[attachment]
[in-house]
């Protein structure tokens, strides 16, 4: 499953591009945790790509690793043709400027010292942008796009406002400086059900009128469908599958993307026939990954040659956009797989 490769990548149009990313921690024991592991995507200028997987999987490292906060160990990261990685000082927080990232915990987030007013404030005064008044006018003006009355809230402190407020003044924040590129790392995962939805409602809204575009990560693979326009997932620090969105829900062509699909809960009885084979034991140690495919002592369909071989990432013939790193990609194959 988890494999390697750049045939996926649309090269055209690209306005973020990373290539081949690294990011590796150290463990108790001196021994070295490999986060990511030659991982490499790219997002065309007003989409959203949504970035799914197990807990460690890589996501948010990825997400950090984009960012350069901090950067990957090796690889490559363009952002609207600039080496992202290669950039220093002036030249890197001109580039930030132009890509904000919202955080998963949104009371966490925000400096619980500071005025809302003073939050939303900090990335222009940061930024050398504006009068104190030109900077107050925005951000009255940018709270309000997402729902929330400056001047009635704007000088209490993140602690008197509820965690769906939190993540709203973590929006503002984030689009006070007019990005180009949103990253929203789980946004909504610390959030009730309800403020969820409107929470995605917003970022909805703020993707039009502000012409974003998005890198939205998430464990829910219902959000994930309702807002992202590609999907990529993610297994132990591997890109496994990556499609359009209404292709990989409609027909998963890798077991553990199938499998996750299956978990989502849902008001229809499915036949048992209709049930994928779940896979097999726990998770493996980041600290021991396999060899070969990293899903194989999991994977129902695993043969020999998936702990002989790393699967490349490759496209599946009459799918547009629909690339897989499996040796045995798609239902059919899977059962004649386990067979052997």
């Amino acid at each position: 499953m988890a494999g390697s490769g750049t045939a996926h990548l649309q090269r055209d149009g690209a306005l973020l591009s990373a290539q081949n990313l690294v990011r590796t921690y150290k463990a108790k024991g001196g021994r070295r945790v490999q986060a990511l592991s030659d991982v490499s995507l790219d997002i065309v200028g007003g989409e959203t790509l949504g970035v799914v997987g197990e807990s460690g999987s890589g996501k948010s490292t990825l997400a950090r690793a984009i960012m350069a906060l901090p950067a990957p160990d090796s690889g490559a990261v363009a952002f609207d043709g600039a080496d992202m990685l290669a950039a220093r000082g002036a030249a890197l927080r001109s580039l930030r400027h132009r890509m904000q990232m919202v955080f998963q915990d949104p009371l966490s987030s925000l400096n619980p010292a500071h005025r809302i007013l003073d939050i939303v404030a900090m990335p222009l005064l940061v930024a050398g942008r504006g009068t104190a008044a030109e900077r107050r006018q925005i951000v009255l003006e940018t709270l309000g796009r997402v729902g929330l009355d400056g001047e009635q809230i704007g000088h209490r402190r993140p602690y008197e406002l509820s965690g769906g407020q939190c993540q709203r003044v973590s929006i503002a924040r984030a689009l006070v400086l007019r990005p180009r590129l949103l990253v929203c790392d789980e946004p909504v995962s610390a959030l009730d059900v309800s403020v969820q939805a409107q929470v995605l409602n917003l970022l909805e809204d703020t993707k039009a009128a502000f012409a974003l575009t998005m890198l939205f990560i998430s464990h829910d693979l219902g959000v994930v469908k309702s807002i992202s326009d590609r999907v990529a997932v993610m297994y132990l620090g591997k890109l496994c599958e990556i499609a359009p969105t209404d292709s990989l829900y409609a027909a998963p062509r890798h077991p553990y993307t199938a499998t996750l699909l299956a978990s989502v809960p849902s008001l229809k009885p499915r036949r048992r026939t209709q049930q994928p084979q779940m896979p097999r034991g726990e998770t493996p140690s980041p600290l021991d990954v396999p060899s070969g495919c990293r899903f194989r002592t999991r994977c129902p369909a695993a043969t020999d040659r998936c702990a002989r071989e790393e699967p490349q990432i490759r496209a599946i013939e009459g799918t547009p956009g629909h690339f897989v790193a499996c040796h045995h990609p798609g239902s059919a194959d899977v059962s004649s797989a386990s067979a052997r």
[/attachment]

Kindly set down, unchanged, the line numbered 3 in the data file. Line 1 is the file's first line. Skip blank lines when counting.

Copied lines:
């Amino acid at each position: 499953m988890a494999g390697s490769g750049t045939a996926h990548l649309q090269r055209d149009g690209a306005l973020l591009s990373a290539q081949n990313l690294v990011r590796t921690y150290k463990a108790k024991g001196g021994r070295r945790v490999q986060a990511l592991s030659d991982v490499s995507l790219d997002i065309v200028g007003g989409e959203t790509l949504g970035v799914v997987g197990e807990s460690g999987s890589g996501k948010s490292t990825l997400a950090r690793a984009i960012m350069a906060l901090p950067a990957p160990d090796s690889g490559a990261v363009a952002f609207d043709g600039a080496d992202m990685l290669a950039a220093r000082g002036a030249a890197l927080r001109s580039l930030r400027h132009r890509m904000q990232m919202v955080f998963q915990d949104p009371l966490s987030s925000l400096n619980p010292a500071h005025r809302i007013l003073d939050i939303v404030a900090m990335p222009l005064l940061v930024a050398g942008r504006g009068t104190a008044a030109e900077r107050r006018q925005i951000v009255l003006e940018t709270l309000g796009r997402v729902g929330l009355d400056g001047e009635q809230i704007g000088h209490r402190r993140p602690y008197e406002l509820s965690g769906g407020q939190c993540q709203r003044v973590s929006i503002a924040r984030a689009l006070v400086l007019r990005p180009r590129l949103l990253v929203c790392d789980e946004p909504v995962s610390a959030l009730d059900v309800s403020v969820q939805a409107q929470v995605l409602n917003l970022l909805e809204d703020t993707k039009a009128a502000f012409a974003l575009t998005m890198l939205f990560i998430s464990h829910d693979l219902g959000v994930v469908k309702s807002i992202s326009d590609r999907v990529a997932v993610m297994y132990l620090g591997k890109l496994c599958e990556i499609a359009p969105t209404d292709s990989l829900y409609a027909a998963p062509r890798h077991p553990y993307t199938a499998t996750l699909l299956a978990s989502v809960p849902s008001l229809k009885p499915r036949r048992r026939t209709q049930q994928p084979q779940m896979p097999r034991g726990e998770t493996p140690s980041p600290l021991d990954v396999p060899s070969g495919c990293r899903f194989r002592t999991r994977c129902p369909a695993a043969t020999d040659r998936c702990a002989r071989e790393e699967p490349q990432i490759r496209a599946i013939e009459g799918t547009p956009g629909h690339f897989v790193a499996c040796h045995h990609p798609g239902s059919a194959d899977v059962s004649s797989a386990s067979a052997r």